invokeGet      Issue HTTP GET to Dapr app
  invokePost     Issue HTTP POST to Dapr app with an optional payload
  list           List all Dapr instances
  logs           Gets Dapr sidecar logs for an app in Kubernetes
  mtls           Check if mTLS is enabled in a Kubernetes cluster
  publish        Publish an event to multiple consumers
  run            Launches Dapr and (optionally) your app side by side
  status         Shows the Dapr system services (control plane) health status.
  stop           Stops multiple running Dapr instances and their associated apps
  uninstall      Removes a Dapr installation

  -h, –help      help for dapr
      –version   version for dapr

Use “dapr [command] –help” for more information about a command.
subcommand is required

dapr init

PS C:Windowssystem32> dapr init
Making the jump to hyperspace…
Downloading binaries and setting up components…
Unable to find image ‘openzipkin/zipkin:latest' locally
latest: Pulling from openzipkin/zipkin
: no matching manifest for windows/amd64 10.0.17763 in the manifest list entries.
See ‘ run –help'.


Quickstarts and Samples

You can try out the Dapr quickstarts right here to begin your own personal journey into Microservices on Azure. 

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Author: Robert Smit [MVP]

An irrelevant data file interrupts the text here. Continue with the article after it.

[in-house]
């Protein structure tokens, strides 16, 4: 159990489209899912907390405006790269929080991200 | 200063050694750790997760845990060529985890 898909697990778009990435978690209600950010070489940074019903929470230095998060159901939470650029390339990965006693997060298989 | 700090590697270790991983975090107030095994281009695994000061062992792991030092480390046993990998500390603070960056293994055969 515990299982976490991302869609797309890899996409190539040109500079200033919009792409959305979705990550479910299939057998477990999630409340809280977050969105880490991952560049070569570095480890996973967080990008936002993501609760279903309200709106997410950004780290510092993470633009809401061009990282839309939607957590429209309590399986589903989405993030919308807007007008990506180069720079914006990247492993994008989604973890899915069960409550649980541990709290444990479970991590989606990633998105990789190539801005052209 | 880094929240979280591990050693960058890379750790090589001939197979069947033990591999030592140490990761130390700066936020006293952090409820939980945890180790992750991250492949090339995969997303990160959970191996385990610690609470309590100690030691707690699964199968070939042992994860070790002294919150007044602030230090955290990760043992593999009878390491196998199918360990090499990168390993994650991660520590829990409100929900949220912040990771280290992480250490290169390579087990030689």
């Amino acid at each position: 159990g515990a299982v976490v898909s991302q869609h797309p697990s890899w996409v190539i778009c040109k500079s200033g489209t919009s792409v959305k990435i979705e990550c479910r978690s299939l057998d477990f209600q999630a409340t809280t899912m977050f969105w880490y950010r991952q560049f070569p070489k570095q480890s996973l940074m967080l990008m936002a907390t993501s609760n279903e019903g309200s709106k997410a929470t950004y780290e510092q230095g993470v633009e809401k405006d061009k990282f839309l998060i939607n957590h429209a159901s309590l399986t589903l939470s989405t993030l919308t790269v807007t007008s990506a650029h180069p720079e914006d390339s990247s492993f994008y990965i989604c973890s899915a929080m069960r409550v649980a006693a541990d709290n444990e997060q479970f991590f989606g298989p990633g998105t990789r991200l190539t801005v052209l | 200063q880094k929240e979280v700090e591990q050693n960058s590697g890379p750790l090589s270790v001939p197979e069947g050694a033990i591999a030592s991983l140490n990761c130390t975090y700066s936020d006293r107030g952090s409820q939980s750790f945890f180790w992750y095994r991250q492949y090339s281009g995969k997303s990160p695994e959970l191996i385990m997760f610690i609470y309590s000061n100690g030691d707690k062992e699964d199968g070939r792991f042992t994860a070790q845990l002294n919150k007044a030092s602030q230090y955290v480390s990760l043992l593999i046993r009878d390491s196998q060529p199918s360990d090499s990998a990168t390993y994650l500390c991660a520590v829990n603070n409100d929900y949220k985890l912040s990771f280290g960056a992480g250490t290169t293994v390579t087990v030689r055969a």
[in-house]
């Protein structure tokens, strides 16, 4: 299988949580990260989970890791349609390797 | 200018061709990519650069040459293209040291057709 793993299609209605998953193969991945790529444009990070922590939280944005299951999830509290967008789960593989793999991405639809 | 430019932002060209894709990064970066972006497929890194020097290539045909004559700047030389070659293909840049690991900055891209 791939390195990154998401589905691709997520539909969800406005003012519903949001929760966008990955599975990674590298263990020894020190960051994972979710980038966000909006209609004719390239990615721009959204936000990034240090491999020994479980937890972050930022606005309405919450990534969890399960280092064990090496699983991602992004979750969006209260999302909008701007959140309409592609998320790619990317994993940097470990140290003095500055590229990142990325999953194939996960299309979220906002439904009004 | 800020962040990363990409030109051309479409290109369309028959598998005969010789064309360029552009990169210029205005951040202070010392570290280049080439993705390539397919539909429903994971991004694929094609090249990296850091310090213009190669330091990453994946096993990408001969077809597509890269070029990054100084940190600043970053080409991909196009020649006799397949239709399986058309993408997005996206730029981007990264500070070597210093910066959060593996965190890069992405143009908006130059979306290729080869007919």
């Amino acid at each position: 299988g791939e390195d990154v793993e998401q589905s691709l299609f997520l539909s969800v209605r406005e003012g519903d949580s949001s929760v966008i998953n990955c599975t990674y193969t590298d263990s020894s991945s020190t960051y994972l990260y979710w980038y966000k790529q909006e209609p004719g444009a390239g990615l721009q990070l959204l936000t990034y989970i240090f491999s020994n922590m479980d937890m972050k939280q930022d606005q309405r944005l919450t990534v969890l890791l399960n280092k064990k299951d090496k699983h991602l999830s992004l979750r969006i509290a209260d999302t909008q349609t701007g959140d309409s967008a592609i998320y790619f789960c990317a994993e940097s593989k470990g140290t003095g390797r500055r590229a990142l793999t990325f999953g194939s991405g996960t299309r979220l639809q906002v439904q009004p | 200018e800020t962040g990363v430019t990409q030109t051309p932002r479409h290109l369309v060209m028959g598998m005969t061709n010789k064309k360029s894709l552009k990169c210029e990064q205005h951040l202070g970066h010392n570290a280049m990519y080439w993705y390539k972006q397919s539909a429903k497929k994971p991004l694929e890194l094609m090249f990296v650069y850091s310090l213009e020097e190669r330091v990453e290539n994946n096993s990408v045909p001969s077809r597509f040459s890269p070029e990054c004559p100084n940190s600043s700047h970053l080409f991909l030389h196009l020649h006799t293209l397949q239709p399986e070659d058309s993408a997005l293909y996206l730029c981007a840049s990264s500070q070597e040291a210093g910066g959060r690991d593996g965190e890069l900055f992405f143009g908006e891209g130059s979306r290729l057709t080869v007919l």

Robert Smit is Senior Technical Evangelist and is a current Microsoft MVP in Clustering as of 2009.
Robert has over 20 years experience in IT with experience in the educational, health-care and finance industries.
Robert's past IT experience in the trenches of IT gives him the knowledge and insight that allows him to communicate effectively with IT professionals
who are trying to address real concerns around business continuity, disaster and regulatory compliance issues. Robert holds the following certifications:
MCT – Microsoft Certified Trainer, MCTS – , MCSE, MCSA and MCPS. He is an active participant in the Microsoft newsgroup community and is currently focused on Hyper-V, Failover Clustering, , Azure and all things related to Cloud Computing and Infrastructure Optimalization.
Follow Robert on Twitter @ClusterMVP
Or follow his blog https://robertsmit.wordpress.com
Linkedin Profile Http://nl.linkedin.com/in/robertsmit

Robert is also capable of transferring his knowledge to others which is a rare feature in the field of IT. He makes a point of not only solving issues but also of giving on the job training of his colleagues.

A customer says ” Robert has been a big influence on our technical staff and I have to come to know him as a brilliant specialist concerning Microsoft Products. He was Capable with his in-depth knowledge of Microsoft products to troubleshoot problems and develop our infrastructure to a higher level. I would certainly hire him again in the future. ”

Details of the Recommendation: “I have been coordinating with Robert implementing a very complex system. Although he was primarily a Microsoft infrastructure specialist; he was able to understand and debug .Net based complext Windows applications and websites. His input to improve performance of applications proved very helpful for the success of our project


This article was originally published by The Windows Server HA Blog. You can find the original article here.